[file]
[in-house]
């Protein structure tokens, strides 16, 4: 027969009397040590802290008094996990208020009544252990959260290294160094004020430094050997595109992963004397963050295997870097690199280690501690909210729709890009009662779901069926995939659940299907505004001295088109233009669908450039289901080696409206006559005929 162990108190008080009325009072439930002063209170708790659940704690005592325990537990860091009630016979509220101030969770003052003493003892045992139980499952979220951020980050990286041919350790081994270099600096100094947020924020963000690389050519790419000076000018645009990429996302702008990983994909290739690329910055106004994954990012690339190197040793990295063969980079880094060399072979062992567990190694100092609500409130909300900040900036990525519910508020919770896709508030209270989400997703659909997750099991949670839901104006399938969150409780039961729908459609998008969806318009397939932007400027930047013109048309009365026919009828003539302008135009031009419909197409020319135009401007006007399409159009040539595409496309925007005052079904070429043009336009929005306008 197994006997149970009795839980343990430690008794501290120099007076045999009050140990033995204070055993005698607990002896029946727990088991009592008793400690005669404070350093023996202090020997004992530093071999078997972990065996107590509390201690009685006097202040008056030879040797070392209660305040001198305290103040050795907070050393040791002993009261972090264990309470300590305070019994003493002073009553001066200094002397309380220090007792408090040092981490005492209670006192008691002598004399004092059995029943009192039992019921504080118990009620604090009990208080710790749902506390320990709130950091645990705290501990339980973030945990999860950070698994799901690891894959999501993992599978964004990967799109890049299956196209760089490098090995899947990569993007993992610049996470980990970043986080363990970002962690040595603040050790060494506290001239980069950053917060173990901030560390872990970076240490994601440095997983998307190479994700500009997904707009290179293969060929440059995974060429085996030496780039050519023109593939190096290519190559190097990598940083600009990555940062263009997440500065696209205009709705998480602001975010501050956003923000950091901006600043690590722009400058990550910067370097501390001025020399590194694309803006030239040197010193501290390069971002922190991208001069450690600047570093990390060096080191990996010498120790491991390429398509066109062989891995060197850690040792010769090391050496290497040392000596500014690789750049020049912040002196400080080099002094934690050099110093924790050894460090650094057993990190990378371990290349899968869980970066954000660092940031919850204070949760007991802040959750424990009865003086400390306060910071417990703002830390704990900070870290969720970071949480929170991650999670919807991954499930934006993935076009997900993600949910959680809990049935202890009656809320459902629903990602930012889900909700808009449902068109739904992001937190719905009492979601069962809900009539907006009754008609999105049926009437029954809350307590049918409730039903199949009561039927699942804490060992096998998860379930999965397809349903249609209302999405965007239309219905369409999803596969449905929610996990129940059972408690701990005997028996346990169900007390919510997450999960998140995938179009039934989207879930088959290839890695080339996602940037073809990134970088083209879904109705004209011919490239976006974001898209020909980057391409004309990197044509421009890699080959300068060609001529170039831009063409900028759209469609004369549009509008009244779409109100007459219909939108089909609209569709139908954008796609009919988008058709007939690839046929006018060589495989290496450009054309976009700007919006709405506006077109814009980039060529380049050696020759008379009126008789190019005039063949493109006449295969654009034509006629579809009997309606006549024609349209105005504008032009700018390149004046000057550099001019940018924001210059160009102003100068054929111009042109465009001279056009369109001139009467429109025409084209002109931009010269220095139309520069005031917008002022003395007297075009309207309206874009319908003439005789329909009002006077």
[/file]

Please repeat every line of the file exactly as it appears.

[in-house]
């Protein structure tokens, strides 16, 4: 027969009397040590802290008094996990208020009544252990959260290294160094004020430094050997595109992963004397963050295997870097690199280690501690909210729709890009009662779901069926995939659940299907505004001295088109233009669908450039289901080696409206006559005929 162990108190008080009325009072439930002063209170708790659940704690005592325990537990860091009630016979509220101030969770003052003493003892045992139980499952979220951020980050990286041919350790081994270099600096100094947020924020963000690389050519790419000076000018645009990429996302702008990983994909290739690329910055106004994954990012690339190197040793990295063969980079880094060399072979062992567990190694100092609500409130909300900040900036990525519910508020919770896709508030209270989400997703659909997750099991949670839901104006399938969150409780039961729908459609998008969806318009397939932007400027930047013109048309009365026919009828003539302008135009031009419909197409020319135009401007006007399409159009040539595409496309925007005052079904070429043009336009929005306008 197994006997149970009795839980343990430690008794501290120099007076045999009050140990033995204070055993005698607990002896029946727990088991009592008793400690005669404070350093023996202090020997004992530093071999078997972990065996107590509390201690009685006097202040008056030879040797070392209660305040001198305290103040050795907070050393040791002993009261972090264990309470300590305070019994003493002073009553001066200094002397309380220090007792408090040092981490005492209670006192008691002598004399004092059995029943009192039992019921504080118990009620604090009990208080710790749902506390320990709130950091645990705290501990339980973030945990999860950070698994799901690891894959999501993992599978964004990967799109890049299956196209760089490098090995899947990569993007993992610049996470980990970043986080363990970002962690040595603040050790060494506290001239980069950053917060173990901030560390872990970076240490994601440095997983998307190479994700500009997904707009290179293969060929440059995974060429085996030496780039050519023109593939190096290519190559190097990598940083600009990555940062263009997440500065696209205009709705998480602001975010501050956003923000950091901006600043690590722009400058990550910067370097501390001025020399590194694309803006030239040197010193501290390069971002922190991208001069450690600047570093990390060096080191990996010498120790491991390429398509066109062989891995060197850690040792010769090391050496290497040392000596500014690789750049020049912040002196400080080099002094934690050099110093924790050894460090650094057993990190990378371990290349899968869980970066954000660092940031919850204070949760007991802040959750424990009865003086400390306060910071417990703002830390704990900070870290969720970071949480929170991650999670919807991954499930934006993935076009997900993600949910959680809990049935202890009656809320459902629903990602930012889900909700808009449902068109739904992001937190719905009492979601069962809900009539907006009754008609999105049926009437029954809350307590049918409730039903199949009561039927699942804490060992096998998860379930999965397809349903249609209302999405965007239309219905369409999803596969449905929610996990129940059972408690701990005997028996346990169900007390919510997450999960998140995938179009039934989207879930088959290839890695080339996602940037073809990134970088083209879904109705004209011919490239976006974001898209020909980057391409004309990197044509421009890699080959300068060609001529170039831009063409900028759209469609004369549009509008009244779409109100007459219909939108089909609209569709139908954008796609009919988008058709007939690839046929006018060589495989290496450009054309976009700007919006709405506006077109814009980039060529380049050696020759008379009126008789190019005039063949493109006449295969654009034509006629579809009997309606006549024609349209105005504008032009700018390149004046000057550099001019940018924001210059160009102003100068054929111009042109465009001279056009369109001139009467429109025409084209002109931009010269220095139309520069005031917008002022003395007297075009309207309206874009319908003439005789329909009002006077």